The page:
Avoid some common servo system problems

Machine grounding

To save some wires, one might be tempted to use the rack as the return current path for DC servomotors (especially small ones). However, machine frames have a lot of resistance, especially if paint and other coatings add to the resistance. Such a high resistance loop will increase the difficulty of crosstalk between amplifiers, resulting in unstable machine operation.

Additionally, high currents flowing through mechanical structures can cause long-term, less obvious problems—galvanic effects (i.e., rust). This can severely degrade the performance of the mechanical joint.

The solution to this problem is to install a separate Vdc return line between each motor and the amplifier.

Power supply voltage drops

By their nature, DC power supplies are unregulated, so the output will vary with changes in input AC voltage and transient load. Therefore, when the AC voltage of the power supply is 15% below its nominal rating (the common industry standard for allowing low voltages) and the servo is delivering rated peak torque, a power supply must be selected that is capable of sending full rated voltage to the amplifier at full speed. Typically, a servo amplifier’s peak current is twice its maximum continuous output. This is a worst-case scenario, but is usually within the rating of the component.

A good rule of thumb is to specify a power supply that can deliver 10% more voltage than the rated voltage under these worst-case conditions. Many engineers know from experience that this 10% “headroom” is a wise investment.

duty cycle syndrome

Of all the “gotchas” engineers encounter when working with servos, the most common is duty cycle syndrome. In applications with large load variations, it is common to underestimate the worst-case speed and torque values.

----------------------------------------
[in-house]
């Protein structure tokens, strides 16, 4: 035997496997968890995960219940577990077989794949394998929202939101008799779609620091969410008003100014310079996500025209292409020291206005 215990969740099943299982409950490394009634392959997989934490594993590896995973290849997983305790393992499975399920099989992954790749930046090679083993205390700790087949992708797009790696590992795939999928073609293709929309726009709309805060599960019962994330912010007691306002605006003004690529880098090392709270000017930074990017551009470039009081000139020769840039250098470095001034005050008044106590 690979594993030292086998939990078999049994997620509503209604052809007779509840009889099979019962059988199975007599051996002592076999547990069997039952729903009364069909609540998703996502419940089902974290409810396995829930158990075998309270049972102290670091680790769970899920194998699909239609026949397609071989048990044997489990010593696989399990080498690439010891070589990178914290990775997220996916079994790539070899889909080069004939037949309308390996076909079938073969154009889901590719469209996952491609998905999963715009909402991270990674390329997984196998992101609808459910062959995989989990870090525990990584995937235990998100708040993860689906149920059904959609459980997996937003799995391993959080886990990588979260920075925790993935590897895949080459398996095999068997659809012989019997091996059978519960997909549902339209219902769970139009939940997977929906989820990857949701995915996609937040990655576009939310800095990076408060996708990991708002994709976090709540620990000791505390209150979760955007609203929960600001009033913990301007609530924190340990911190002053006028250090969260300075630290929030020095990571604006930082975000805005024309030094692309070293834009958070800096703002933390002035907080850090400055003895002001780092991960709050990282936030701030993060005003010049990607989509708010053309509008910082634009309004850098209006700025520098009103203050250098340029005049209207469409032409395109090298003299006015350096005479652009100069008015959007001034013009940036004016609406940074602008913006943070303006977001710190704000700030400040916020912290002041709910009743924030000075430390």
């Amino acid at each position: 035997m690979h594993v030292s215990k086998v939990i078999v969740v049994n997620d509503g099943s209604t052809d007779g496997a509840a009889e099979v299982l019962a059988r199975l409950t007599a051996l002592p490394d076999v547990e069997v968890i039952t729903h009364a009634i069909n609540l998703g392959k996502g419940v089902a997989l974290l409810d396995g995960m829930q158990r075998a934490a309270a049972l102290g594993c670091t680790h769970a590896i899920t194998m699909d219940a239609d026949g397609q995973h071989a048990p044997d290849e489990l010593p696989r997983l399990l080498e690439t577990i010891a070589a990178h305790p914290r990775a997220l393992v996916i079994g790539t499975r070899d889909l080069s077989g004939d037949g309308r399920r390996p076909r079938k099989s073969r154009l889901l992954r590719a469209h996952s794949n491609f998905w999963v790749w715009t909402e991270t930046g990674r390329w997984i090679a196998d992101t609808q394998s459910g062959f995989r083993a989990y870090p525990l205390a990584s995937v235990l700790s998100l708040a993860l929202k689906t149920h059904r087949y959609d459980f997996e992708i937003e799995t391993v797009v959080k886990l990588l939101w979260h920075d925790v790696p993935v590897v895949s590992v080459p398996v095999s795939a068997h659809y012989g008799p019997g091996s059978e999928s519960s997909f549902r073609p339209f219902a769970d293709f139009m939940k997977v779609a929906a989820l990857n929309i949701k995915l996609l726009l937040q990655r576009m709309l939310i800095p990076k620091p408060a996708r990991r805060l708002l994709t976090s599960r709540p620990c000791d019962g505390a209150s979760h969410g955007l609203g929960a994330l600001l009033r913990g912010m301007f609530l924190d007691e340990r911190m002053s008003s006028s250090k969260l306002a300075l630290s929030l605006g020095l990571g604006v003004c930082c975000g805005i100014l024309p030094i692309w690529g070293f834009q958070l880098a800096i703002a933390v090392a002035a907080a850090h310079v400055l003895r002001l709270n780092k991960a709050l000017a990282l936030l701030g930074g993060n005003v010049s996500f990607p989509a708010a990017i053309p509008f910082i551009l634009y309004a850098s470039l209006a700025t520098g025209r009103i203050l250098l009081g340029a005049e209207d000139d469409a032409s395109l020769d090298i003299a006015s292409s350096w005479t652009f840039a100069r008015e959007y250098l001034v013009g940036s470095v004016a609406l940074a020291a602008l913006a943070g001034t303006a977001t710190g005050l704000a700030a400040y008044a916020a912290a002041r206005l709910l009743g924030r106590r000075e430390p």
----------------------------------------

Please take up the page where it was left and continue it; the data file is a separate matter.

For example, the printed circuit board that powers a drill undergoes many changes between rapid high-current acceleration and braking. It is rare to operate at what might be considered “normal” operating current (in this case, no-load current).

Read more: Choosing the Right Stepper or Servo Motor for Electric Actuators

Because power semiconductors have much shorter thermal time constants than motors, their use requires servo power supplies and amplifiers with continuous ratings close to or equal to their peak ratings. Without this seemingly conservative design choice, solid-state units could fail prematurely.

Winding machines, centrifuges, and similar high-inertia loads take a while to reach full speed, so they draw high currents for long periods of time. Likewise, servo selection should be guided by the requirements for abnormal duty cycles, where torque is established at a continuous rating.

regenerative braking

Servo systems can perform regenerative braking, a method of stopping loads and saving power. This is relatively simple since the servo motor can act as a motor to accelerate and run the load, or become a generator when decelerating. It is then the job of the servo to dissipate the newly generated energy.

Battery-powered systems such as golf carts, forklifts, and automated guided vehicles are often designed to return energy harvested from the vehicle’s motion back to the vehicle’s battery. This extends the device’s operating time between charges.

For servos operating on conventional AC power, the most popular methods of absorbing or dissipating energy are:

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